There may also be some unpleasant chemicals within the oils which have a negative impact on flavor. For example, lemon oil from the peel is one of the most popular flavorings due to significant levels of limonene which gives a distinct lemon taste, yet food companies may not use the pure oil because of the presence of undesirable chemicals within the oil such as pinene, camphene or terpinene. They will purchase a “food grade” oil which means it was rectified, folded or processed to remove them or to concentrate desired chemicals such as limonene and citral. This is achieved by subjecting the pure oil to further processing and refinement, known as rectification or folding. This also standardizes the ingredient. Therefore, the oil is no longer a pure oil which is coveted by Aromatherapists.
“Lemon Essential Oil consists of more than 90% terpenes which have very little flavour value. Their insolubility in alcohol is a nuisance in flavour compounding. With our Five Fold system distillation, most of the terpene fractions of Lemon Oil can be removed. Therefore, Lemon Oil 5 Fold is soluble in ethyl alcohol and paraffin alcohol, water and propylene glycol. It has no explosive or oxidizing properties and it is 5 times more concentrated than Lemon Essential Oil“. – A quote from a major supplier of lemon oil to the food and flavoring market taken right from their website.
Oh, and the ingesting part… no company will use this altered oil in pure form. It will almost always be in dilutions of less than 1% depending on the application. So, when someone asks if your oil is “food grade” and safe to ingest, it is contradictory to the field of Aromatherapy and certainly does not mean it is safe to ingest that oil on its own.
One more note to ponder on the use of “food grade”. There are easily over 150 essential oils used by Aromatherapists, yet the food industry is quite limited to mainly citrus (lemon, lime, orange, grapefruit), some spice (allspice, anise, black pepper, caraway, cinnamon, clove, cumin, coriander, nutmeg) and culinary (basil, ginger, lemongrass, oregano, peppermint, rosemary, vanilla, wintergreen). There may be a few more I have missed but the point is; what about the other 100+ they don’t use? Are they still food grade?
Medicinal / Pharmaceutical Grade – The explanation of food grade applies here but for different applications. The pharmaceutical industry purchases massive amounts of essential oils but would never use the pure essential oil. Once again, their formulas must be standardized so they can obtain patents, DIN, NHP numbers and other various registrations through Health Canada, FDA or other governing body in their respective country. This simply can’t happen when using the pure oil which is considered an inconsistent raw material.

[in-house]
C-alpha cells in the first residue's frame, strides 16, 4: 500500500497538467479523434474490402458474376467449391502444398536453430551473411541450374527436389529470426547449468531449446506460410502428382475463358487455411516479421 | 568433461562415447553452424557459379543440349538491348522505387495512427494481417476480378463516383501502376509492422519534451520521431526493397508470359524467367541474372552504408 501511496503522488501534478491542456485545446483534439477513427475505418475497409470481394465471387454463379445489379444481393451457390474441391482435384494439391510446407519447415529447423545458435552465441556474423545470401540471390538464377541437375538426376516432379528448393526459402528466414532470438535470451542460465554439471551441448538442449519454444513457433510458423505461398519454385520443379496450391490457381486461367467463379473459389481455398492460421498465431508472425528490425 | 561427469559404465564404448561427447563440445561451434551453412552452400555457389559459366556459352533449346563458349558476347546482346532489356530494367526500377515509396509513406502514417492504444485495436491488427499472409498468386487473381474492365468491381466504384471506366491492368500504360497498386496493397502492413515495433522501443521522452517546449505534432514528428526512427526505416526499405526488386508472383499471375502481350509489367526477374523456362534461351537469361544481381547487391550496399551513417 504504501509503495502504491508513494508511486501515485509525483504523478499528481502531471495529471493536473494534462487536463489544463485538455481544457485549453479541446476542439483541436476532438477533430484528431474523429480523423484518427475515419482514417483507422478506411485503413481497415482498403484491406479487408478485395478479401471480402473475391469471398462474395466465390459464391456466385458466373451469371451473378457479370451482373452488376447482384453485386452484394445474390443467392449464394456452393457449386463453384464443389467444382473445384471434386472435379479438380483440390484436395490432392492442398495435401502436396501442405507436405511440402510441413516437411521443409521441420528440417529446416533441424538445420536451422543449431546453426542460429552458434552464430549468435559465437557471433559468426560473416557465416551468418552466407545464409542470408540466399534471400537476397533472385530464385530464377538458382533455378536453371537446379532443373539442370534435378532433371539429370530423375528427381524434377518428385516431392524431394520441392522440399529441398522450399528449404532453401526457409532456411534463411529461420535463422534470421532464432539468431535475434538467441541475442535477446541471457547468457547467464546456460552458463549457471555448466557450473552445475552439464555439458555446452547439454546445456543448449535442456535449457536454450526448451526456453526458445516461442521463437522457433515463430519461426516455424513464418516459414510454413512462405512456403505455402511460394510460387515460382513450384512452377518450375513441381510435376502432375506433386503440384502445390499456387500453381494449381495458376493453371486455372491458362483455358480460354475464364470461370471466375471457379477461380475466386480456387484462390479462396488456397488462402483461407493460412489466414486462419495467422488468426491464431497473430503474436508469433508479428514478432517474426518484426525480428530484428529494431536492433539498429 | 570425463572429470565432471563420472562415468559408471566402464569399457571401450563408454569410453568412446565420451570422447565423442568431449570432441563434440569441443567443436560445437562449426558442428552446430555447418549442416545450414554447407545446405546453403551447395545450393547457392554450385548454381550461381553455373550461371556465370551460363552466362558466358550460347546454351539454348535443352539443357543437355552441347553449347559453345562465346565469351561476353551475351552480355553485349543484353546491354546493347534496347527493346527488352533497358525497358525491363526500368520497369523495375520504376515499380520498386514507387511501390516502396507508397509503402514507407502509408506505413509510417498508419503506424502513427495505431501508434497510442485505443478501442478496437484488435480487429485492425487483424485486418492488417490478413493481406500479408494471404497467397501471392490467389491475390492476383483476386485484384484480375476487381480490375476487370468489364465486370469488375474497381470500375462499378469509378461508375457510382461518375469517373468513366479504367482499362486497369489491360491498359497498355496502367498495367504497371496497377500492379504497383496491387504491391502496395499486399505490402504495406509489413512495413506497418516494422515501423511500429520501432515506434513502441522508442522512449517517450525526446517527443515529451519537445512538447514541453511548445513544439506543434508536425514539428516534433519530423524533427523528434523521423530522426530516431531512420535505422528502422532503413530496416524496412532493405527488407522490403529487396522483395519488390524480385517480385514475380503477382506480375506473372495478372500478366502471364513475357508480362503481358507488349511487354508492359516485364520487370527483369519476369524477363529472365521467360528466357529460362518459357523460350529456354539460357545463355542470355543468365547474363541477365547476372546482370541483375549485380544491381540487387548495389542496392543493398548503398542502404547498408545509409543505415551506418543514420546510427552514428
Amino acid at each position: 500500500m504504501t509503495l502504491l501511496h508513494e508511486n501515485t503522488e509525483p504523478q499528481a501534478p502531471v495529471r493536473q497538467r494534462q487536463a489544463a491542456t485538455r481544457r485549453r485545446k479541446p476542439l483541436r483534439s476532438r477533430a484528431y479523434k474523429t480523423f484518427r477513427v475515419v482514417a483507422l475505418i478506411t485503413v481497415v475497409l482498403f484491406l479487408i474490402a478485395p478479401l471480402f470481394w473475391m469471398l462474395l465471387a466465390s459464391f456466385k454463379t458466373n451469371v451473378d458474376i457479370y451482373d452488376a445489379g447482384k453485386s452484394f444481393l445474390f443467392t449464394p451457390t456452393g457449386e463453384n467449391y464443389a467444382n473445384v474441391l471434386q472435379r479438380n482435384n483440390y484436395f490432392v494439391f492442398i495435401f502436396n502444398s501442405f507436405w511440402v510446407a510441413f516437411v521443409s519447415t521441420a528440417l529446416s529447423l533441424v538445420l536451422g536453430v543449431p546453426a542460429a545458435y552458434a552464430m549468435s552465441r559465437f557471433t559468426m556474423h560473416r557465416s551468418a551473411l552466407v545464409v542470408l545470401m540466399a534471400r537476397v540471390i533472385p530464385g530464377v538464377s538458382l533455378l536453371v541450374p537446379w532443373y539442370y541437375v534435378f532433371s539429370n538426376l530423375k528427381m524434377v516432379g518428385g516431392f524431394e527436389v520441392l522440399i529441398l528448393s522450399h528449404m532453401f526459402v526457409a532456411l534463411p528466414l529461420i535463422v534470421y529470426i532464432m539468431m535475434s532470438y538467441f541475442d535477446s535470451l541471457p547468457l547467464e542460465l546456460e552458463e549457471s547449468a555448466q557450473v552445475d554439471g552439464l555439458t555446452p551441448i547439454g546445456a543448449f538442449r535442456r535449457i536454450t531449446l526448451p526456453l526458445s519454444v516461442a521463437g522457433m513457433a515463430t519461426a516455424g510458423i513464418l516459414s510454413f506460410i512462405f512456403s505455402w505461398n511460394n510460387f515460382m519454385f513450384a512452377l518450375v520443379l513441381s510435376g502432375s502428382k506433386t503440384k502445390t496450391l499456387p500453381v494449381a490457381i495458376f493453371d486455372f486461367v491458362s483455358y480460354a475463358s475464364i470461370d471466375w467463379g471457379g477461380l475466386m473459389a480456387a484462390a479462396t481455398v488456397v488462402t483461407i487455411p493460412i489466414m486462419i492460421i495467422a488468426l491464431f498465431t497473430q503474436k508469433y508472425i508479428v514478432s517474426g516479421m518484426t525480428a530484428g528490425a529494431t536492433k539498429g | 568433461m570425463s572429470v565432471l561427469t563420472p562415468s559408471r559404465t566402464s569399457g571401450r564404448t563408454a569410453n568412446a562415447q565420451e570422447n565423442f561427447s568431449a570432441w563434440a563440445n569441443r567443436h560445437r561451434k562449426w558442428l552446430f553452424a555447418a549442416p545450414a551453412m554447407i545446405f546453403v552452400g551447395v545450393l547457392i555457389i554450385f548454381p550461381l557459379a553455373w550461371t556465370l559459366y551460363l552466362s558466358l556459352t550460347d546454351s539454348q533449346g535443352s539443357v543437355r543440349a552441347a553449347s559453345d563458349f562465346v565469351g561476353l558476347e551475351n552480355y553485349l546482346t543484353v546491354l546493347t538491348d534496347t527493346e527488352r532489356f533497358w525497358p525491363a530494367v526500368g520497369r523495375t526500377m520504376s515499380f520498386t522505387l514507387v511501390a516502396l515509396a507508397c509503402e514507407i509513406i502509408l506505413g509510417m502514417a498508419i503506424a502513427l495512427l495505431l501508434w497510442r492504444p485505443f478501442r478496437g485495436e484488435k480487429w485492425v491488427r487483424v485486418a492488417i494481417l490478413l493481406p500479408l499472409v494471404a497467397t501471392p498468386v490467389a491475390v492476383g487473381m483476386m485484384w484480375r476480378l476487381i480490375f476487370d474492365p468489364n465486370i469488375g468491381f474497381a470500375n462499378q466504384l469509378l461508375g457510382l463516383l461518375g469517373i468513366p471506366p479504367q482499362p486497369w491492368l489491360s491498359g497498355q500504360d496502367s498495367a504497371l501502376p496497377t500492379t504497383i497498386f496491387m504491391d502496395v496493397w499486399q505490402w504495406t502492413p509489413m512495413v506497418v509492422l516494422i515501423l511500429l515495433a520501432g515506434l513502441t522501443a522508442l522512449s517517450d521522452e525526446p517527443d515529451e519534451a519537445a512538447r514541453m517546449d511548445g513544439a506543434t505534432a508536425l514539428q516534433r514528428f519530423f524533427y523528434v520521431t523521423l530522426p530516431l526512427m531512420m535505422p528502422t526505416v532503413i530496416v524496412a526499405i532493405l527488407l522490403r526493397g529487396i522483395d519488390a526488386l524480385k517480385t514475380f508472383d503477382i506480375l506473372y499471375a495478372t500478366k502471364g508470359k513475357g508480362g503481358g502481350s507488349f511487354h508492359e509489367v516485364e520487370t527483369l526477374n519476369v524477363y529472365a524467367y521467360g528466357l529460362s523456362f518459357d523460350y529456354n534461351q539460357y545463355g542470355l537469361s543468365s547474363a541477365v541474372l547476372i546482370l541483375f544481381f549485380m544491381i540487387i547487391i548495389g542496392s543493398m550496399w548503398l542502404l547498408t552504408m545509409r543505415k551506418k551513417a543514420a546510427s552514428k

A good example is ti-tree oil. Two of the most useful chemicals found in the oil are terpineol 4 and cineol which are removed or standardized. You may see the ingredient listed as ti-tree on the label, but it is allowed since the they started with the original oil. Same principle for eucalyptus. If you are purchasing a “medicinal” grade, it is likely just a 1-8 cineole (eucalyptol) standardized mix. The pure therapeutic or raw material will have this chemical and many others such as alpha globulol, pinenes etc. which make it inconsistent and unpredictable to work with. There is the perception in Aromatherapy that if an oil is medicinal, it will be therapeutic but once again it has probably been altered heavily which contravenes what the Aromatherapist apparently requires.
Perfume Grade – Same principle as medicinal or food grade. Most perfumes must be consistent, so they can be registered and or patented plus protect trade secrets and recipes. That can’t be achieved with inconsistent raw essential oils which change from year to year and differ regionally. Some of the more favorable aromatic chemicals will be extracted such as linyl acetate, geraniol and nerol to create exotic custom blends. If the aromas originally came from the pure oil, they will be allowed to put those impressive Latin botanical names of the plants on their labels to qualify as natural.
I have read many writings about perfume grade stating that it is inferior to therapeutic. This is not necessarily true. As mentioned previously, the whole pure oil is not likely to be used in finished product, however, the industry quite often will purchase pure oils as a starting point to ensure quality all the way through the process.
In my opinion, the current Aromatherapy profession owes a debt of gratitude to the perfumers of years gone by. Some of the original artisan perfumers defined true quality by growing crops and distilling their own oils. There are still some of these around today that will create a custom mix of the pure oils if fragrantly appropriate. This becomes a limited edition perfume as it can’t be exactly replicated the following year.